Sitting at his glass-topped board room table, beneath which was an array of different stones and gravels, Peter Lemon explained to us about the characteristics of the all the stone types we could see. Norfolk its not a county rich in hard rock such as granite. Basically, there isn’t any. But there is plenty of sand and gravel, and Carrstone, which is a relatively soft rock. Nevertheless, it is a big business when we realise that 200 tons of aggregates are involved in every single domestic house building. Each one of us is sheltered and surrounded by, and stands on extracted material every day.
Sand, Gravel and Carrstone
Middleton Aggregates’s main site concentrates on Carrstone, a characteristic brick red colour and which is used for building only in relatively small quantities. Otherwise, crushed, it supplies materials for use as fill material, capping layers and hardcore.
At Pentney, they mine sand and gravel. As the material comes out of the earth, it is fed through huge machines which sort it into sizes and wash it. Some of the larger flints are sold on as building or garden material. However, most larger pieces are crushed to provide chippings for various building purposes. Among the stones they can sometimes find fossils – indeed we found a fossil on one of the stone piles – probably a 10,000 year old bison bone.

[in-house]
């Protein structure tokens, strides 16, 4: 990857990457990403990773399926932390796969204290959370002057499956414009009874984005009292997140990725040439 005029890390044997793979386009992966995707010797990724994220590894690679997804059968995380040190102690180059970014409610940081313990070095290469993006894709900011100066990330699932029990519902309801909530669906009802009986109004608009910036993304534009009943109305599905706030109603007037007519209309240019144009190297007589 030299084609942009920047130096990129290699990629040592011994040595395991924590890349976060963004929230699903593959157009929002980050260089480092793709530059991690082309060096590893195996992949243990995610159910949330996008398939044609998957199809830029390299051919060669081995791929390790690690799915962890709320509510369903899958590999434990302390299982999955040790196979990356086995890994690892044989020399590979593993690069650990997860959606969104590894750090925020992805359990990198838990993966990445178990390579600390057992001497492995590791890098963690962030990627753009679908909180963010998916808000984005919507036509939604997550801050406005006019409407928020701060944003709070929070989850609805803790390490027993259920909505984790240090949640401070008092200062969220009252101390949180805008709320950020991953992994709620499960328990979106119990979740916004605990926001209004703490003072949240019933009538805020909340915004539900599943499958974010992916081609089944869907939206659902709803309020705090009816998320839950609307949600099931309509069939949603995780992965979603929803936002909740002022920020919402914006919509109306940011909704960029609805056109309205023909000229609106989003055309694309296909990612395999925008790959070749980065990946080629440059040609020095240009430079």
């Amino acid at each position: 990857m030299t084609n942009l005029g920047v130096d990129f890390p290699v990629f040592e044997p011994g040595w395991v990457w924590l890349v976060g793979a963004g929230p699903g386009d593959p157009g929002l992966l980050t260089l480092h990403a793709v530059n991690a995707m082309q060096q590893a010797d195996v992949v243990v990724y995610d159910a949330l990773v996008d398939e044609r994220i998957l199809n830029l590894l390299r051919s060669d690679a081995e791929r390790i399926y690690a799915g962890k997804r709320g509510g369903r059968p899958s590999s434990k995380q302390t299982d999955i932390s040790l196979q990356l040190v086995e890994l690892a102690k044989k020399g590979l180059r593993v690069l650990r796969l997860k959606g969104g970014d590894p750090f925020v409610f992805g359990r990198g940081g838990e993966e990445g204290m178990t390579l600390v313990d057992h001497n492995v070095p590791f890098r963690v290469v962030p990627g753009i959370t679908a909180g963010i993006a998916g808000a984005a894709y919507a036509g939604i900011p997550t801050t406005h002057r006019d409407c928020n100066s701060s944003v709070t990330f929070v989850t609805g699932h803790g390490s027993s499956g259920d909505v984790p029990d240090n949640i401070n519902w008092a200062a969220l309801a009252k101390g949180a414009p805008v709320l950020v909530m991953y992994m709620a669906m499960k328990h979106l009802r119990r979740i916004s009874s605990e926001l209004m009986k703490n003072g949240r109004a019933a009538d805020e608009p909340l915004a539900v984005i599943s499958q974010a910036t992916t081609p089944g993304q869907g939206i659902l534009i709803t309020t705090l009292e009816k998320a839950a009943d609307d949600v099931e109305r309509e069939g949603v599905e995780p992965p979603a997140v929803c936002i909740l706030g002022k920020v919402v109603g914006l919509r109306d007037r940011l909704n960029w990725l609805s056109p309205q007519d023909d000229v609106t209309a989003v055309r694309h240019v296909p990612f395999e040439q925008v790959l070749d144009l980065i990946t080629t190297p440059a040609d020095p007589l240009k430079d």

Quarry lakes and habitats for wildlife
The most impressive part of the site was created from former quarries. These have been restored to provide a beautiful landscape of lakes and woodland. We learned that former quarries make brilliant habitats for wildlife, and in fact comprise 75% of the SSSi’s in Britain.
There are pros and cons to this type of restoration however. Ponds and lakes are great for wildlife, but there is a potential danger to humans who might be tempted to dive into the water. Quarry ponds can be uneven in depth and full of hazards. Access Norfolk, an organisation for migrants has published severe warnings on their website about this, following a local tragedy at Bawsey.
We were then taken to East Bilney to see a sand and gravel quarry which was almost finished, and being restored to agriculture. Farmers can make more money by leasing land, or getting royalties from quarry operations than they do from crops. However, any agreement has to include the restoration. No quarry operation can just leave land neglected at the end.
Extraction and Norfolk quarries: land restoration
Finally we visited Ketteringham. This is a small remaining recycling operation supplying materials for re-sale. There is also a ready-mix concrete plant. But it is a large restoration project and a good example of what can be achieved through imaginative collaboration with the local community. For, the former quarries there are now maintained by Middleton Aggregates as a country park with free access for all. There are education projects there and great attention to wildlife. From the rental the community gets for Middleton’s remaining quarry operation, they are investing in a fund which will pay in perpetuity for its ongoing maintenance as a community facility.